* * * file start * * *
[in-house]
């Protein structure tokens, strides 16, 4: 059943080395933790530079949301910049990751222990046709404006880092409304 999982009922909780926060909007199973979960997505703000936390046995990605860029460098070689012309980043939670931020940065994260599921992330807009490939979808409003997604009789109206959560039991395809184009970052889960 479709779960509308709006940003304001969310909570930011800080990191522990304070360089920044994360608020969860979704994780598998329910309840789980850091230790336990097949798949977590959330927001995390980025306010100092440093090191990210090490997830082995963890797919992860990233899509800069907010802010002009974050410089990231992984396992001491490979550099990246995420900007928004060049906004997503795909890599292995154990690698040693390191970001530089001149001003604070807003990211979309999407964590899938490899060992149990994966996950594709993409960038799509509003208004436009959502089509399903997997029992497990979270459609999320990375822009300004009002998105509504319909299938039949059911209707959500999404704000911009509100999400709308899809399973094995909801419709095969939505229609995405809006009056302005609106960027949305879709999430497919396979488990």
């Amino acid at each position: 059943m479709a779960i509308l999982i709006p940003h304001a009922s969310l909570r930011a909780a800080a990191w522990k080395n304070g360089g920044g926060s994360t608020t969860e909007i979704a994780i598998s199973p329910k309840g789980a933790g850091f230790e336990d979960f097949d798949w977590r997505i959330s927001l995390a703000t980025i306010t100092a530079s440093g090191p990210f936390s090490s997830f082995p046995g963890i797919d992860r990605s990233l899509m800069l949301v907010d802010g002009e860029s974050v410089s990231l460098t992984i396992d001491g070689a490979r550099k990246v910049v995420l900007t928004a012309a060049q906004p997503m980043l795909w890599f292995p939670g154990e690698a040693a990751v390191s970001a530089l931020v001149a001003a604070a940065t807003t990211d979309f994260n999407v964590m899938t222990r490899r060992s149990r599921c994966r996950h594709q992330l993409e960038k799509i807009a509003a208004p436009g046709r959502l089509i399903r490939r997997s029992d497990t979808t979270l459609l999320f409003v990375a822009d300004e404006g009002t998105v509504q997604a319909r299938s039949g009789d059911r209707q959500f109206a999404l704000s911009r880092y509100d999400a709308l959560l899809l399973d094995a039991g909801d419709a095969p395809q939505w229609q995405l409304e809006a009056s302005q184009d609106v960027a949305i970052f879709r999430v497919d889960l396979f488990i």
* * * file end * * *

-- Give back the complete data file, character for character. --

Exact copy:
[in-house]
């Protein structure tokens, strides 16, 4: 059943080395933790530079949301910049990751222990046709404006880092409304 999982009922909780926060909007199973979960997505703000936390046995990605860029460098070689012309980043939670931020940065994260599921992330807009490939979808409003997604009789109206959560039991395809184009970052889960 479709779960509308709006940003304001969310909570930011800080990191522990304070360089920044994360608020969860979704994780598998329910309840789980850091230790336990097949798949977590959330927001995390980025306010100092440093090191990210090490997830082995963890797919992860990233899509800069907010802010002009974050410089990231992984396992001491490979550099990246995420900007928004060049906004997503795909890599292995154990690698040693390191970001530089001149001003604070807003990211979309999407964590899938490899060992149990994966996950594709993409960038799509509003208004436009959502089509399903997997029992497990979270459609999320990375822009300004009002998105509504319909299938039949059911209707959500999404704000911009509100999400709308899809399973094995909801419709095969939505229609995405809006009056302005609106960027949305879709999430497919396979488990």
């Amino acid at each position: 059943m479709a779960i509308l999982i709006p940003h304001a009922s969310l909570r930011a909780a800080a990191w522990k080395n304070g360089g920044g926060s994360t608020t969860e909007i979704a994780i598998s199973p329910k309840g789980a933790g850091f230790e336990d979960f097949d798949w977590r997505i959330s927001l995390a703000t980025i306010t100092a530079s440093g090191p990210f936390s090490s997830f082995p046995g963890i797919d992860r990605s990233l899509m800069l949301v907010d802010g002009e860029s974050v410089s990231l460098t992984i396992d001491g070689a490979r550099k990246v910049v995420l900007t928004a012309a060049q906004p997503m980043l795909w890599f292995p939670g154990e690698a040693a990751v390191s970001a530089l931020v001149a001003a604070a940065t807003t990211d979309f994260n999407v964590m899938t222990r490899r060992s149990r599921c994966r996950h594709q992330l993409e960038k799509i807009a509003a208004p436009g046709r959502l089509i399903r490939r997997s029992d497990t979808t979270l459609l999320f409003v990375a822009d300004e404006g009002t998105v509504q997604a319909r299938s039949g009789d059911r209707q959500f109206a999404l704000s911009r880092y509100d999400a709308l959560l899809l399973d094995a039991g909801d419709a095969p395809q939505w229609q995405l409304e809006a009056s302005q184009d609106v960027a949305i970052f879709r999430v497919d889960l396979f488990i």